The Stooges

The Stooges were an American rock band formed in Ann Arbor, Michigan in 1967, known for their raw and primal sound that laid the foundation for punk rock. The band was led by the charismatic frontman Iggy Pop and became known for their wild and unpredictable live performances. The original lineup consisted of Iggy Pop (vocals), Ron Asheton (guitar), Scott Asheton (drums), and Dave Alexander (bass). They released three influential albums in the late 1960s and early 1970s before disbanding in 1974. The band reunited in 2003 with a new lineup and continued to perform until their final breakup in 2016.


The Stooges’ self-titled debut album, released in 1969, featured tracks like “I Wanna Be Your Dog” and “1969”. The album, produced by John Cale of The Velvet Underground, showcased the band’s raw energy and Iggy Pop’s confrontational lyrics and stage presence. Despite the album’s critical acclaim, it did not achieve commercial success at the time.

Their second album, “Fun House” (1970), further pushed the boundaries of rock music with tracks like “T.V. Eye” and “Down on the Street”. The album’s experimental and intense sound has since been praised by critics as groundbreaking. However, like their debut, “Fun House” failed to make a significant impact on the charts.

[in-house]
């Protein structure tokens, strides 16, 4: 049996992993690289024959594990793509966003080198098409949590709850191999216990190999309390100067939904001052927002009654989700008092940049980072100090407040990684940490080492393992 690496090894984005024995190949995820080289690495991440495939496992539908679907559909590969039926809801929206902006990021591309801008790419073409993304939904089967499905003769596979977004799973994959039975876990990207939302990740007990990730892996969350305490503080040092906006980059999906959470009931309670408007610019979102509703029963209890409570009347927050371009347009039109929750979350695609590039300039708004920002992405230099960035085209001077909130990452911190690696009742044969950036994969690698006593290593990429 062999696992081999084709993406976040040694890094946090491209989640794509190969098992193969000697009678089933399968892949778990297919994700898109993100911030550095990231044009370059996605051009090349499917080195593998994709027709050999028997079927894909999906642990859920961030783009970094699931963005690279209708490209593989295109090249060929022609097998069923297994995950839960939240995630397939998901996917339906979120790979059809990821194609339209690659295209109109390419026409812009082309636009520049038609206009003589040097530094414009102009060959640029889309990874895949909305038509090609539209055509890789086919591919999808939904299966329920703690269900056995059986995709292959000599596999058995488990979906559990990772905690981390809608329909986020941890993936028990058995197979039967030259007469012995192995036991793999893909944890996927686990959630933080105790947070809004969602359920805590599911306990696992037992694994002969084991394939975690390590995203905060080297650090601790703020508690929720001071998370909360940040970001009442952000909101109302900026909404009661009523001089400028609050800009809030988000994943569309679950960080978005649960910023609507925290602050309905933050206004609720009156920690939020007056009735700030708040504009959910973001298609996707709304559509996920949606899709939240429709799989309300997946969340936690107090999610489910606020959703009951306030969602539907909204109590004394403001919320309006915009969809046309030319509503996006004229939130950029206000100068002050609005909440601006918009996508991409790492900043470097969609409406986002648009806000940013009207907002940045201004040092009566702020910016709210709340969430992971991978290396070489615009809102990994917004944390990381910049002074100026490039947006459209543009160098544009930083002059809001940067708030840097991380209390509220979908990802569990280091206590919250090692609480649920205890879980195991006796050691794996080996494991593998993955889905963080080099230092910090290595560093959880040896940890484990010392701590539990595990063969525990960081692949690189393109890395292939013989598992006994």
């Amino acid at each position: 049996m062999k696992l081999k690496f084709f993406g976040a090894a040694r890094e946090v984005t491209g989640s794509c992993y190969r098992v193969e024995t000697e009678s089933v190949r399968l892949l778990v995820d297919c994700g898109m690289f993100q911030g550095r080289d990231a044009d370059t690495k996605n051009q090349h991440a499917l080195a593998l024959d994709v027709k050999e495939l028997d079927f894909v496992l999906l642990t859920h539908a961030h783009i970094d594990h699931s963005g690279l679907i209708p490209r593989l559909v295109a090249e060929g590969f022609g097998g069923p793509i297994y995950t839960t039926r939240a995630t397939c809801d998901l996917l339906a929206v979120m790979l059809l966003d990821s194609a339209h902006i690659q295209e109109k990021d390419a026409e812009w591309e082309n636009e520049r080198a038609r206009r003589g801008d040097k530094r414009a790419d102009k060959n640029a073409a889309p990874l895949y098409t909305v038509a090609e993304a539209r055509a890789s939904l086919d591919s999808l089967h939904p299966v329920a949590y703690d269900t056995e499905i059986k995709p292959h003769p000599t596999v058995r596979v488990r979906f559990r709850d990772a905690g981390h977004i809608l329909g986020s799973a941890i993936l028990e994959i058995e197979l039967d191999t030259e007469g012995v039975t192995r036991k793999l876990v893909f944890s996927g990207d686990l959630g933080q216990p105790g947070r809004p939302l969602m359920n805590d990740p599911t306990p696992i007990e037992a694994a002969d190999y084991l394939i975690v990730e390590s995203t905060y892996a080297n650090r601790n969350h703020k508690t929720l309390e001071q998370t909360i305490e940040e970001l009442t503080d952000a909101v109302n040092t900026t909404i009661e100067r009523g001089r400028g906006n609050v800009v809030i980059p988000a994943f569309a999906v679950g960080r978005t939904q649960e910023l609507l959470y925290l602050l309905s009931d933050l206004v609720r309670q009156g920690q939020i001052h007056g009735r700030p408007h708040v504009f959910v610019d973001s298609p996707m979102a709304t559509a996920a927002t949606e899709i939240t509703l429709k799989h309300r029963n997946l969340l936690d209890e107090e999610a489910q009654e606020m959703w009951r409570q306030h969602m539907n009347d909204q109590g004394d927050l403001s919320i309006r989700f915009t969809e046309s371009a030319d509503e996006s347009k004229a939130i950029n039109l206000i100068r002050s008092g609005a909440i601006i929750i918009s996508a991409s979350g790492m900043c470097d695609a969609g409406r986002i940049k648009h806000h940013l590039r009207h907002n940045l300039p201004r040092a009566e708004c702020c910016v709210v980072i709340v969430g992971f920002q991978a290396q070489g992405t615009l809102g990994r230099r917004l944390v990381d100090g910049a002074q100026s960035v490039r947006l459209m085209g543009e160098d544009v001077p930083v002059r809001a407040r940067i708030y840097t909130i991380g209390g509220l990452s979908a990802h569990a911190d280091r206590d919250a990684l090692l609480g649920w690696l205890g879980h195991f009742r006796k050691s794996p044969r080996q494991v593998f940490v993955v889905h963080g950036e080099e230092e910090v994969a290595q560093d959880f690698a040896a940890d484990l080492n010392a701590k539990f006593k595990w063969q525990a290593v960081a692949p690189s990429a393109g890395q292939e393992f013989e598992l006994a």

In 1973, The Stooges released their third album, “Raw Power”, produced by David Bowie. The album featured a more distorted and aggressive sound, with tracks like “Search and Destroy” and “Gimme Danger”. Although “Raw Power” was initially overlooked, it later gained recognition as a classic punk rock album that influenced countless artists.

Hits in the UK:

While The Stooges did not achieve significant chart success during their original run, their music has endured over the years and has gained a cult following. Some of their most popular tracks in the UK include “I Wanna Be Your Dog”, “1969”, “T.V. Eye”, “Search and Destroy”, and “Gimme Danger”.


1. The Stooges (1969)
2. Fun House (1970)
3. Raw Power (1973)

Awards and Achievements:

Although The Stooges did not receive mainstream awards during their original tenure, they have been recognized posthumously for their significant influence on the development of punk rock and alternative music. In 2010, they were inducted into the Rock and Roll Hall of Fame.

Despite their initial lack of commercial success, The Stooges are now regarded as pioneers of punk rock, and their music continues to inspire generations of musicians. Iggy Pop, in particular, has cemented his status as a rock icon with a successful solo career. The legacy of The Stooges lives on through their influential recordings and groundbreaking live performances.

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